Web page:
Today, Hydra Dyne has six custom-built cells. Most use Yaskawa Motoman robots and controllers with Miller welding equipment hanging off the robotic arm’s business end, a combination Bohner has been pleased with. But for the latest $3.8 million investment, he decided to give Fanuc and Lincoln Electric a try. Thus far, the results have been quite good.
Whatever the robot, welder or controller brand contained within, all of Hydra Dyne’s custom cells share one basic similarity: the robot is as small as possible (typically a 1.2-m to 1.5-m reach is used). To do so, Bohner placed a heavy-duty lathe-style turntable on a horizontal rail system within the cell, which can slide in and out as needed to accommodate various cylinder lengths.
It was a small change, but because of it, the robot doesn’t have to reach as far to do its job. Whip and wire length, therefore, are reduced, and weld accuracy has proven to be better than Bohner’s store-bought solution. Also, the robot cost less than its larger legacy cousin. And the entire cell is compact enough that the operator doesn’t need to reach as far to move a heavy workpiece, an important consideration for safety and productivity alike.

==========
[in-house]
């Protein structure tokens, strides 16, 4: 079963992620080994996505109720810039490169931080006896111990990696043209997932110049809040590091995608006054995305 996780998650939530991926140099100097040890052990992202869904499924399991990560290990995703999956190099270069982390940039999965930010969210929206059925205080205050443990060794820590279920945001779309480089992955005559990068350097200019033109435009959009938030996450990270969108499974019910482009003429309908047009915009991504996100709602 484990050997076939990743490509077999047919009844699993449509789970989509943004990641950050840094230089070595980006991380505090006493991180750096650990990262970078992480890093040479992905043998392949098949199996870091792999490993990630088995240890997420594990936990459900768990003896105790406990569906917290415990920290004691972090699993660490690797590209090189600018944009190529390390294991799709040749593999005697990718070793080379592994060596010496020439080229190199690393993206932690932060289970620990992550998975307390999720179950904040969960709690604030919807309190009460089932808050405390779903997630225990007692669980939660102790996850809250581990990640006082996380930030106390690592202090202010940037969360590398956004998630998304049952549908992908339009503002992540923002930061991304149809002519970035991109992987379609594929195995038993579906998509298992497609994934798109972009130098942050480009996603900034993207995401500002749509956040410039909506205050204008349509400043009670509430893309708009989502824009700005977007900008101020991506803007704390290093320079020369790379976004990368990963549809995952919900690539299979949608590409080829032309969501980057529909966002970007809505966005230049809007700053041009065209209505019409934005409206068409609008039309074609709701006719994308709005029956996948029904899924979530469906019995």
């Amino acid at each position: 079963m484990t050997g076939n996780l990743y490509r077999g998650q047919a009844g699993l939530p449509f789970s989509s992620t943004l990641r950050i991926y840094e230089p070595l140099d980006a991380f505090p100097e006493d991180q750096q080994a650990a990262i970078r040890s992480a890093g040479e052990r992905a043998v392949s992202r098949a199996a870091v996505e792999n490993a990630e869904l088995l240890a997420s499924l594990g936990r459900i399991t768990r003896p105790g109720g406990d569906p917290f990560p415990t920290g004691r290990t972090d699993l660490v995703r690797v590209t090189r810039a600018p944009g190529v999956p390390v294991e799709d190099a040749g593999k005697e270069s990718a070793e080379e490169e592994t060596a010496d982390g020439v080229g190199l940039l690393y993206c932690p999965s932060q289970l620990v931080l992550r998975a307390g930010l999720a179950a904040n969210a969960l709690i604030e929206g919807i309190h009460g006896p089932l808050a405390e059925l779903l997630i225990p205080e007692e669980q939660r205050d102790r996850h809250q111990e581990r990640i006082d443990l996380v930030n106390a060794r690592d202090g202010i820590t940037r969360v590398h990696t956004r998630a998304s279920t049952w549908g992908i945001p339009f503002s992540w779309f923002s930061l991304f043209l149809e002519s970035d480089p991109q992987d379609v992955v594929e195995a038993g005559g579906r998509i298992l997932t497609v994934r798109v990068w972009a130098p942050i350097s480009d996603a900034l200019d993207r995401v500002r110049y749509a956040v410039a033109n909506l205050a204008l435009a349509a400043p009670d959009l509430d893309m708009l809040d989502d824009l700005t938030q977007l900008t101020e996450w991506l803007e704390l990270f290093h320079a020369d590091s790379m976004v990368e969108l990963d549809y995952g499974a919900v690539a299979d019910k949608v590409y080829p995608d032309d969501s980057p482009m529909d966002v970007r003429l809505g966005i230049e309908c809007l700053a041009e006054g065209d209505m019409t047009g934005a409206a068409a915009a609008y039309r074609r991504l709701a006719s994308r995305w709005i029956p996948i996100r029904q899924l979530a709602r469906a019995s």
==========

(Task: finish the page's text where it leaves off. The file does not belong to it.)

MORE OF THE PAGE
The wish list
Although all of this specialty machine building sounds crazy expensive, Bohner and Hydra Dyne actually saved money with the custom solution. And that’s without considering the savings gained from the increased throughput.
“By working directly with a qualified integrator, you’ll get exactly what you want with your wish list built right in,” he points out. “Sure, you have to do a little bit of work ahead of time on the design side, but generally speaking, it’s money well spent.”
Bohner’s only complaint is the repeatability. He admits that his shop probably has more part numbers, faster turnover and greater accuracy needs than are found in a typical robotic welding application. However, he feels the automation industry deserves a bit of criticism.
“Robots are not like CNC machines where there’s an actual home position and a fixed coordinate system,” he says. “And despite decades of use and development, the repeatability and accuracy are still not where they should be.
“Robots are great if you’re doing a handful of different components,” he continues,” but once you get into 40 or 50 different combinations and then try to replicate what you did six months ago, forget it; you’re forced to waste time tweaking the setup and dialing things in again. And if you need to replace the robot after it’s been damaged or has just plain worn out, you have to reprogram everything. It’s a very painful process.”
Painful or not, Bohner is quite pleased with the results of his homegrown cellular experience. “Our throughput has more than doubled,” he says. “Before, the welder would tack the parts together and then weld it up. Now, they just tack it and hand it over to the robot. There’s no more stopping to chat or take a coffee break because now the robot sets the pace. It provides a continuous flow of product and is much more predictable.”